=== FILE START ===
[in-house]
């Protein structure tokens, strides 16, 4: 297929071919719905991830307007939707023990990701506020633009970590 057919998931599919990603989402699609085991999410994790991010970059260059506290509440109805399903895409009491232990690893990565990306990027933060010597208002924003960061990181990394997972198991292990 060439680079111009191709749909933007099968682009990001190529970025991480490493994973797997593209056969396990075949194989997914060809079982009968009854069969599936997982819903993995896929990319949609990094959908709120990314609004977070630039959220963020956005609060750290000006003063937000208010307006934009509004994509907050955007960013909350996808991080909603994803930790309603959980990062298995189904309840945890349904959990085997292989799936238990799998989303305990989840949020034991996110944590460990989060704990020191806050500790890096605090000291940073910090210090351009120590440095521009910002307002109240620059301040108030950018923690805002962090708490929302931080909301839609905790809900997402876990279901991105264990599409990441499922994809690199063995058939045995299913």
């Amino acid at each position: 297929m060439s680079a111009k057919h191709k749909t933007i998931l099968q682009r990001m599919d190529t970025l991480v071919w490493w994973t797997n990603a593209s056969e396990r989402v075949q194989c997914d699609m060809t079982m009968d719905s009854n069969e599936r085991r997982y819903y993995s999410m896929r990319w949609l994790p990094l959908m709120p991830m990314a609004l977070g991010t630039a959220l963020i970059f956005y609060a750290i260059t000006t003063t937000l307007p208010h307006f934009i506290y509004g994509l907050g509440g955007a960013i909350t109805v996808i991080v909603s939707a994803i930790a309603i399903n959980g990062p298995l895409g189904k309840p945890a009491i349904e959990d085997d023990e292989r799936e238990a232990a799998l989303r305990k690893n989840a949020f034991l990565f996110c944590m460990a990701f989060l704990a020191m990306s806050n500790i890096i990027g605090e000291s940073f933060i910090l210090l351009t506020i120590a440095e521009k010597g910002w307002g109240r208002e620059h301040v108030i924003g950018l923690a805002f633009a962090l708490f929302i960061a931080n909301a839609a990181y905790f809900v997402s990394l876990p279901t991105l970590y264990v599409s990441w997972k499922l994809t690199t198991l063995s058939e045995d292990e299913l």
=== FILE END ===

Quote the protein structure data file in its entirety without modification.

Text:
[in-house]
């Protein structure tokens, strides 16, 4: 297929071919719905991830307007939707023990990701506020633009970590 057919998931599919990603989402699609085991999410994790991010970059260059506290509440109805399903895409009491232990690893990565990306990027933060010597208002924003960061990181990394997972198991292990 060439680079111009191709749909933007099968682009990001190529970025991480490493994973797997593209056969396990075949194989997914060809079982009968009854069969599936997982819903993995896929990319949609990094959908709120990314609004977070630039959220963020956005609060750290000006003063937000208010307006934009509004994509907050955007960013909350996808991080909603994803930790309603959980990062298995189904309840945890349904959990085997292989799936238990799998989303305990989840949020034991996110944590460990989060704990020191806050500790890096605090000291940073910090210090351009120590440095521009910002307002109240620059301040108030950018923690805002962090708490929302931080909301839609905790809900997402876990279901991105264990599409990441499922994809690199063995058939045995299913």
């Amino acid at each position: 297929m060439s680079a111009k057919h191709k749909t933007i998931l099968q682009r990001m599919d190529t970025l991480v071919w490493w994973t797997n990603a593209s056969e396990r989402v075949q194989c997914d699609m060809t079982m009968d719905s009854n069969e599936r085991r997982y819903y993995s999410m896929r990319w949609l994790p990094l959908m709120p991830m990314a609004l977070g991010t630039a959220l963020i970059f956005y609060a750290i260059t000006t003063t937000l307007p208010h307006f934009i506290y509004g994509l907050g509440g955007a960013i909350t109805v996808i991080v909603s939707a994803i930790a309603i399903n959980g990062p298995l895409g189904k309840p945890a009491i349904e959990d085997d023990e292989r799936e238990a232990a799998l989303r305990k690893n989840a949020f034991l990565f996110c944590m460990a990701f989060l704990a020191m990306s806050n500790i890096i990027g605090e000291s940073f933060i910090l210090l351009t506020i120590a440095e521009k010597g910002w307002g109240r208002e620059h301040v108030i924003g950018l923690a805002f633009a962090l708490f929302i960061a931080n909301a839609a990181y905790f809900v997402s990394l876990p279901t991105l970590y264990v599409s990441w997972k499922l994809t690199t198991l063995s058939e045995d292990e299913l």